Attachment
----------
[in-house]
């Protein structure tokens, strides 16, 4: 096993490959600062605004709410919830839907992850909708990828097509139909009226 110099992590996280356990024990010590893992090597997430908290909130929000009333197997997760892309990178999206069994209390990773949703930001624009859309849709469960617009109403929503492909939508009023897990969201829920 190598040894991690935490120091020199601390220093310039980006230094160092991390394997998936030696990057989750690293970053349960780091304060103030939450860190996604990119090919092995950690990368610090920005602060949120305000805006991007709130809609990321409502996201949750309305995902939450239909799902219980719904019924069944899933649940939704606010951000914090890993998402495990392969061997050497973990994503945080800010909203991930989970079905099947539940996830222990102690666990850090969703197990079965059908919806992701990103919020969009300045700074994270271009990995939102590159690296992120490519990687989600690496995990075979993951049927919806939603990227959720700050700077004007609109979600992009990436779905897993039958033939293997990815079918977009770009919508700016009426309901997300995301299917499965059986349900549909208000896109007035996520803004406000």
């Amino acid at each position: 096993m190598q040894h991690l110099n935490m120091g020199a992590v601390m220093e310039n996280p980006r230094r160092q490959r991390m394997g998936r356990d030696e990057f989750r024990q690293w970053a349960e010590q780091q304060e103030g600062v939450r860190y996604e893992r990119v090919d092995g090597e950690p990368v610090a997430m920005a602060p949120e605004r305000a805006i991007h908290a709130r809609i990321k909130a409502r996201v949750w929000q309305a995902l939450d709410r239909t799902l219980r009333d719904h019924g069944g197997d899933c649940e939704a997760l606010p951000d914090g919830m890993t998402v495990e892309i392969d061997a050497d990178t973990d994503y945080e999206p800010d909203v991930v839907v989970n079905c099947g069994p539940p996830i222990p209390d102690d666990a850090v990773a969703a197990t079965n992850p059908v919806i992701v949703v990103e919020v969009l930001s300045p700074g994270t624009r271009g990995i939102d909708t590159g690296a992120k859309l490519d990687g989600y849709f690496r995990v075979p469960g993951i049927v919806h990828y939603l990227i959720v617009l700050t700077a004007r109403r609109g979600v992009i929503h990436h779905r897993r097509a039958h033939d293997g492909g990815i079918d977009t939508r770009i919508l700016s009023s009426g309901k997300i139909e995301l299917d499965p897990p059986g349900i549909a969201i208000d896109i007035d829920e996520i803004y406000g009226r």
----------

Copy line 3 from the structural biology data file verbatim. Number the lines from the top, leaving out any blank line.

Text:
């Amino acid at each position: 096993m190598q040894h991690l110099n935490m120091g020199a992590v601390m220093e310039n996280p980006r230094r160092q490959r991390m394997g998936r356990d030696e990057f989750r024990q690293w970053a349960e010590q780091q304060e103030g600062v939450r860190y996604e893992r990119v090919d092995g090597e950690p990368v610090a997430m920005a602060p949120e605004r305000a805006i991007h908290a709130r809609i990321k909130a409502r996201v949750w929000q309305a995902l939450d709410r239909t799902l219980r009333d719904h019924g069944g197997d899933c649940e939704a997760l606010p951000d914090g919830m890993t998402v495990e892309i392969d061997a050497d990178t973990d994503y945080e999206p800010d909203v991930v839907v989970n079905c099947g069994p539940p996830i222990p209390d102690d666990a850090v990773a969703a197990t079965n992850p059908v919806i992701v949703v990103e919020v969009l930001s300045p700074g994270t624009r271009g990995i939102d909708t590159g690296a992120k859309l490519d990687g989600y849709f690496r995990v075979p469960g993951i049927v919806h990828y939603l990227i959720v617009l700050t700077a004007r109403r609109g979600v992009i929503h990436h779905r897993r097509a039958h033939d293997g492909g990815i079918d977009t939508r770009i919508l700016s009023s009426g309901k997300i139909e995301l299917d499965p897990p059986g349900i549909a969201i208000d896109i007035d829920e996520i803004y406000g009226r």